Pros and Cons of Genetic Counseling


Genetic counseling is still a relatively new practice in medicine. Helping to make patients more aware of both their genes and the potential affects their genes carry, genetic counseling is growing as an industry. If you are interested in the benefits of genetic counseling, then keep reading. Below are the pro and cons associated with this field.

The Pros of Genetic Counseling

1. An early warning system.
One of the greatest things about genetic counseling is that it can work as an early warning system for your later health. For example, if you are planning to have a child and you fear that you may carry a gene for a particularly challenging symptom that will develop in the child, then genetic counseling can inform you. Genetic counseling can make you and your spouse have a better idea of what the possible risks will be if you have a child. In this way, genetic counseling can save a great deal of heart-ache later in life. In addition to children, genetic counseling has been frequently used to see if certain individuals are predisposed to certain kinds of cancer. By getting a genetic counseling done early, you can know what your risks are, and increase your testing and preventative steps. With any luck, genetic counseling can help you stop a problem before it gets bets bigger.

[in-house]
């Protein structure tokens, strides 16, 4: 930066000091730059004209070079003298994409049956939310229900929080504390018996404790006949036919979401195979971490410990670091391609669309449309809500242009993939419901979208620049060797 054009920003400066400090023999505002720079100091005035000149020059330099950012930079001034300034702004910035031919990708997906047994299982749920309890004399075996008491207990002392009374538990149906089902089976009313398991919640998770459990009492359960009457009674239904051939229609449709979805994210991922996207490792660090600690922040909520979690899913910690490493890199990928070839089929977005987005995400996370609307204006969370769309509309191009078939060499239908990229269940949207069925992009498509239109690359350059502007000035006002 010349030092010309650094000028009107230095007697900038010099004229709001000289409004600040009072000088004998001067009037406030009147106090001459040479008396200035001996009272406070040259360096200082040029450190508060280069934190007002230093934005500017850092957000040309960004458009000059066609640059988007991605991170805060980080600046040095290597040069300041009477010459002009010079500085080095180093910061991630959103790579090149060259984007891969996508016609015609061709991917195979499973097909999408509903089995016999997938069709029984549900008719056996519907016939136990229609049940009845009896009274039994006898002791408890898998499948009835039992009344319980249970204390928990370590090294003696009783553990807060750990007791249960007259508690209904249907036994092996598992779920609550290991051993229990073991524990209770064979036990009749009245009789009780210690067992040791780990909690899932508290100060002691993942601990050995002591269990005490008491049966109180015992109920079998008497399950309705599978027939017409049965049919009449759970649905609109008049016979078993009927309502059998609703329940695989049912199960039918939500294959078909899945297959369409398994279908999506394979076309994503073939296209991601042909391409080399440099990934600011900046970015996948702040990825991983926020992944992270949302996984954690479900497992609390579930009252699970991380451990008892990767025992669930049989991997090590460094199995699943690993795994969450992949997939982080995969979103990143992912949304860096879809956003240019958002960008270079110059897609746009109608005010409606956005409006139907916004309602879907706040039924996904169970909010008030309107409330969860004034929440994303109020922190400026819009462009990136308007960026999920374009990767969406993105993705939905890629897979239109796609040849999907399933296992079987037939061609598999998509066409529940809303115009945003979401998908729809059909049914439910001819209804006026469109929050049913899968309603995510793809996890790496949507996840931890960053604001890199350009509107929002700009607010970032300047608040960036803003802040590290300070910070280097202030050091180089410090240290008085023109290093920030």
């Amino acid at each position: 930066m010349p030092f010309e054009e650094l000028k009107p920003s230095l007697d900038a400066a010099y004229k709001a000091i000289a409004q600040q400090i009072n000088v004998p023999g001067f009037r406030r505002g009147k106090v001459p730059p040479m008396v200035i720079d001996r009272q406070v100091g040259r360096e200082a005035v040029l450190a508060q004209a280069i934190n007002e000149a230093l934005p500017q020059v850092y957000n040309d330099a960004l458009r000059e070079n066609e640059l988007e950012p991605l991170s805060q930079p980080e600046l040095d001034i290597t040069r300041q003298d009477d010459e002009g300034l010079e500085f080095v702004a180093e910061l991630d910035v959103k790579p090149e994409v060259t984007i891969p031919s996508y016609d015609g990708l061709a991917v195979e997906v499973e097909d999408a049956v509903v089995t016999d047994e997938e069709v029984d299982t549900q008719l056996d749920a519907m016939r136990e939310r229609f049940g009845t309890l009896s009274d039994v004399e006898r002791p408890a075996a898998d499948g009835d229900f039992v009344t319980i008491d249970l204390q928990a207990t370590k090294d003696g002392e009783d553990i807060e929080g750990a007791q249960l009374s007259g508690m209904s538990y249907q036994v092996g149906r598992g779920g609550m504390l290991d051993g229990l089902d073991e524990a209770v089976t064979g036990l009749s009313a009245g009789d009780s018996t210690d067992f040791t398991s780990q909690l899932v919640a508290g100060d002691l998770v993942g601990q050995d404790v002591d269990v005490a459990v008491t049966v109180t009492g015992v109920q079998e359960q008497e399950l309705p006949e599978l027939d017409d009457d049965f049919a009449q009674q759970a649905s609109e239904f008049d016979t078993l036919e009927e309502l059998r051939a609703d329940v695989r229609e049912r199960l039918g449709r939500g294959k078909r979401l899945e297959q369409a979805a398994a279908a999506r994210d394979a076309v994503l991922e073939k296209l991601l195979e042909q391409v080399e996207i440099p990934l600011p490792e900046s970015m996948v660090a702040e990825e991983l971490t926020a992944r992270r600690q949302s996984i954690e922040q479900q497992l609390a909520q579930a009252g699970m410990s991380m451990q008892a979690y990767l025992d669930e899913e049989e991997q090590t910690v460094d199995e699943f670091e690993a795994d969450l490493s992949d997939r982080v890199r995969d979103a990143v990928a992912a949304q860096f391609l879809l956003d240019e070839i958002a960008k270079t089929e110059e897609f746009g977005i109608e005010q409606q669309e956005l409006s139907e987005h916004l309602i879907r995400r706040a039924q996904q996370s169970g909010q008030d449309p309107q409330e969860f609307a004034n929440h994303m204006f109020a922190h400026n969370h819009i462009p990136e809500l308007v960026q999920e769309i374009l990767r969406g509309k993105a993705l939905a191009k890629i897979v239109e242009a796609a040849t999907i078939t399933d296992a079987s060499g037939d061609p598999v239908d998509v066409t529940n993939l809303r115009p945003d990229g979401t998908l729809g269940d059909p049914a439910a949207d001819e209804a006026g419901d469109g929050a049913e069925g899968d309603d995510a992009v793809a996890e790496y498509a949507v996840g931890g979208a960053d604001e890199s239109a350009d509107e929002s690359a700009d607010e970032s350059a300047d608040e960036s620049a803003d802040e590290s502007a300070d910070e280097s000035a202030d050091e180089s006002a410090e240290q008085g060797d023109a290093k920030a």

2. Put your mind at ease.
If you are incredibly worried that you may have some kind of disorder later in life, getting tested and getting a negative result for the gene can help put your mind at ease.

The Cons of Genetic Counseing

1.Genetic testing does not tell you anything for certain.
Individuals who have genetic testing done for risk factors often leave with results that are not immediately apparent. For example, those who are testing for risk factors in relation to breast cancer can know if they are at an increased risk for this form of cancer. However, they will not know if they will or will not get breast cancer during their life. The information gained from genetic counseling will not always be direct, and can lead to worry, anxiety, depression, and fears.

2. Preventative actions are not always successful.
Not every preventative action is successful. For example, if you learn that you are at a particularly high risk for a form of organ specific cancer, removing that organ will not completely negate the risk that the cancer will develop. As genetic counseling is still evolving as a medical practice, there are still a great deal of things that need to be worked out.